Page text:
Even as colleges and universities consider layoffs and enrollment caps in response to the economic meltdown, many are also investing additional money in financial aid programs in an effort to keep needy students from dropping out.
Jasmine Young’s stress level was rising as fast as the balance on her unpaid college bills as a new semester approached at Michigan’s Oakland University.
The 18-year-old already was behind on last semester’s bills, and her mother had been laid off from her job at a southeast Michigan auto parts supplier. But Oakland provided $2,893 in aid, one of many schools nationwide to help students cope with money problems—even as they deal with multimillion-dollar budget problems of their own.
"I’m not sure what I would have done without it. … It helped a lot," said Young, a freshman who lives in Canton, Mich. "I was stressing all last semester because I knew I didn’t have the money to come back."
Public and private schools in Michigan, Ohio, New York, Virginia, and other states have set up emergency relief funds aimed at keeping students in school when their families are swept up in the widening recession, which could be the worst downturn of at least the past quarter-century.
The emergency support likely could be even more crucial headed into next fall as the economy worsens and students find it harder to get private loans to help pay for school.
The national unemployment rate reached 7.6 percent in January, the highest monthly rate since July 1992. Some analysts predict the jobless rate will rise this summer and put even more financial stress on families.
Most universities have not had unusually large enrollment drops this winter. But there is anxiety about the 2009-10 academic year.
"There is greater concern about fall enrollment than we have seen in 25 years," said Terry Hartle, a lobbyist with the American Council on Education.
Enrollment at Wayne State University in Detroit, where the recession hit early and hard, already has dropped 1.3 percent compared with the previous winter. The decline would have been steeper, but nearly 200 students took advantage of a grace period allowing those who owed less than $1,500 in back payments to register for classes and stay in school.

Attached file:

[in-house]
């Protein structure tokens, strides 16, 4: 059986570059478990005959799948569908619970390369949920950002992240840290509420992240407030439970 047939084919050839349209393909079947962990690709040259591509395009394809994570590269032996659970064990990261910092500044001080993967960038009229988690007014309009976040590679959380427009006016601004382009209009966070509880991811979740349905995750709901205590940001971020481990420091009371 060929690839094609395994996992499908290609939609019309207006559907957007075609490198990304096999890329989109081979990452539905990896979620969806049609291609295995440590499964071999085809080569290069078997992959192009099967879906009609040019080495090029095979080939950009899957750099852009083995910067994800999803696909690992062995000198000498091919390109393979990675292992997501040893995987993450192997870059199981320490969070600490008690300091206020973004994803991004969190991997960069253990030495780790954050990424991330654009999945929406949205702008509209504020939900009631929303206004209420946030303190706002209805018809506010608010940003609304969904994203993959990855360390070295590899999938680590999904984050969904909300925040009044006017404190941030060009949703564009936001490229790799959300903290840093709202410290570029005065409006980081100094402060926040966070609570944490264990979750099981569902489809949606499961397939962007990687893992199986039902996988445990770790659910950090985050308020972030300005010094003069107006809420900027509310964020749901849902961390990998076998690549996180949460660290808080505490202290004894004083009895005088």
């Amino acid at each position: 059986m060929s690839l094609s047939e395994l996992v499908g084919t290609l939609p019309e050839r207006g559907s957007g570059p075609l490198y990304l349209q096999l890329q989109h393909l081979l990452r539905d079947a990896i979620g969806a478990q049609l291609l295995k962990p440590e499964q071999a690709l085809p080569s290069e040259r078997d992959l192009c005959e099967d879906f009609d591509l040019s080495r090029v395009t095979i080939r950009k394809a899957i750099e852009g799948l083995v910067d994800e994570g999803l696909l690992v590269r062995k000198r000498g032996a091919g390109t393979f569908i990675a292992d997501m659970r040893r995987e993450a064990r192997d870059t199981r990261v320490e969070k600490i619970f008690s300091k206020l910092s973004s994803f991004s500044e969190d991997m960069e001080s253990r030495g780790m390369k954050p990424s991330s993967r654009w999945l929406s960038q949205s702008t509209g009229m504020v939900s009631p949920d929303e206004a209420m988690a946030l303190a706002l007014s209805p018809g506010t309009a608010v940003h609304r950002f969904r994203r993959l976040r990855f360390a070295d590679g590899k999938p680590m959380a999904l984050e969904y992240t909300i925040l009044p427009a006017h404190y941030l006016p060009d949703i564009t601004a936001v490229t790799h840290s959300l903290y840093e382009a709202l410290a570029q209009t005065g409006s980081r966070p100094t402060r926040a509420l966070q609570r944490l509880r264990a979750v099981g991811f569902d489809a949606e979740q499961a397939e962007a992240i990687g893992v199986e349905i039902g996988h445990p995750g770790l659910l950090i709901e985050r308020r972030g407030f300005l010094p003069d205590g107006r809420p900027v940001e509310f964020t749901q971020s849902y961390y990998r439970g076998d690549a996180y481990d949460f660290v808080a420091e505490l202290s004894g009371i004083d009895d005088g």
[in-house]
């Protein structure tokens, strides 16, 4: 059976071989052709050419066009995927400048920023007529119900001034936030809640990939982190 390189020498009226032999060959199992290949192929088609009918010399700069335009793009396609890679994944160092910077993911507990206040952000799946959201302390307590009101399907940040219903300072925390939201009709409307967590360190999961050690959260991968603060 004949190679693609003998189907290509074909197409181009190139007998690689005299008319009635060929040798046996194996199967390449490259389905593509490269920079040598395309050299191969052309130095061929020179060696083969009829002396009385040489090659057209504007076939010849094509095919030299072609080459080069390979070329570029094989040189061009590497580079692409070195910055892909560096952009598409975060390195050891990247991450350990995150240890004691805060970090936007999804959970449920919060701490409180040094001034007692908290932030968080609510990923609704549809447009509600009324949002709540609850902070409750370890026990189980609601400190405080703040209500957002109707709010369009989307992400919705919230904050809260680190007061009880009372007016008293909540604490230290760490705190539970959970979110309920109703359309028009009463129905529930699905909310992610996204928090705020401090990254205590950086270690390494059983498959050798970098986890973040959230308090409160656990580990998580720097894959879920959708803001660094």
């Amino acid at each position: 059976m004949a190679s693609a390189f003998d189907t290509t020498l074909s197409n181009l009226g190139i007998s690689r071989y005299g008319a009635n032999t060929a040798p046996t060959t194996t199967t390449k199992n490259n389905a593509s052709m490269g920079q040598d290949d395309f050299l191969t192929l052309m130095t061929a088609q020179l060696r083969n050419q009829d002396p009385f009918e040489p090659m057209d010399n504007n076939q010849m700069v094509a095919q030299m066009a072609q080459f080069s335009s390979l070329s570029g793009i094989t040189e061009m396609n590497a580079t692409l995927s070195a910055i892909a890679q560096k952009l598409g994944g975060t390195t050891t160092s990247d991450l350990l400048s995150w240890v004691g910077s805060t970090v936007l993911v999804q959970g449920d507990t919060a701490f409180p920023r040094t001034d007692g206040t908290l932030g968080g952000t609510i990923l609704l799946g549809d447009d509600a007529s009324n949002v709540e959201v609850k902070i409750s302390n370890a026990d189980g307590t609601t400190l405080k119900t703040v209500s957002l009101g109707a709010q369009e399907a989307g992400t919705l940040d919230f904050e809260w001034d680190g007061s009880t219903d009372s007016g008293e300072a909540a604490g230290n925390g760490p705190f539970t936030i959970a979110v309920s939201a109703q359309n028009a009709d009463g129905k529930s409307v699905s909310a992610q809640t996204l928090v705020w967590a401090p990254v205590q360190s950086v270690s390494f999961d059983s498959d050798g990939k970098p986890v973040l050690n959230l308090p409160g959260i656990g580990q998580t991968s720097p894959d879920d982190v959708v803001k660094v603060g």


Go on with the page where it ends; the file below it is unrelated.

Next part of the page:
More than 600 students have asked about the $250,000 in emergency financial aid Oakland University set up in December. Sixteen, including Young, have been approved for grants ranging from $500 to $4,000. Michigan State University set aside more than $500,000 for students hurt by the economy. More than 2,300 students have contacted the university about the program since it started in early December, and 13 have received an average of about $3,900 each so far.
Hundreds of students have asked about the programs in anticipation of facing financial problems headed into next year. The list of those getting emergency assistance at the Michigan universities this semester likely will grow as applications are reviewed. Many who have asked about new programs are being steered toward existing financial aid programs they are eligible for.
Ohio State University is adding $1 million to its short-term emergency loan fund and will help students dealing with a job loss in the family at any time of year. The Columbus university has promised that financial aid will increase proportionally to tuition.
Virginia Tech University is creating a $500,000 emergency loan fund. At Syracuse University in New York, a private fundraising effort has brought in $1 million since early December from donors in 42 states and 12 countries.
Syracuse says the fund has helped 426 students who might not have returned for the spring semester.
Nykeba Corinaldi was helped by Syracuse after she ran into trouble when a dozen companies rejected her loan applications last summer. A hiring freeze eliminated the job her mother had lined up as a social worker in Georgia.
"There are a lot more people in not-so-good situations with everything that’s going on with the economy," said Corinaldi, a 20-year-old sophomore from Columbia, Md. "I spread the word about the program as much as I can."
American Council on Education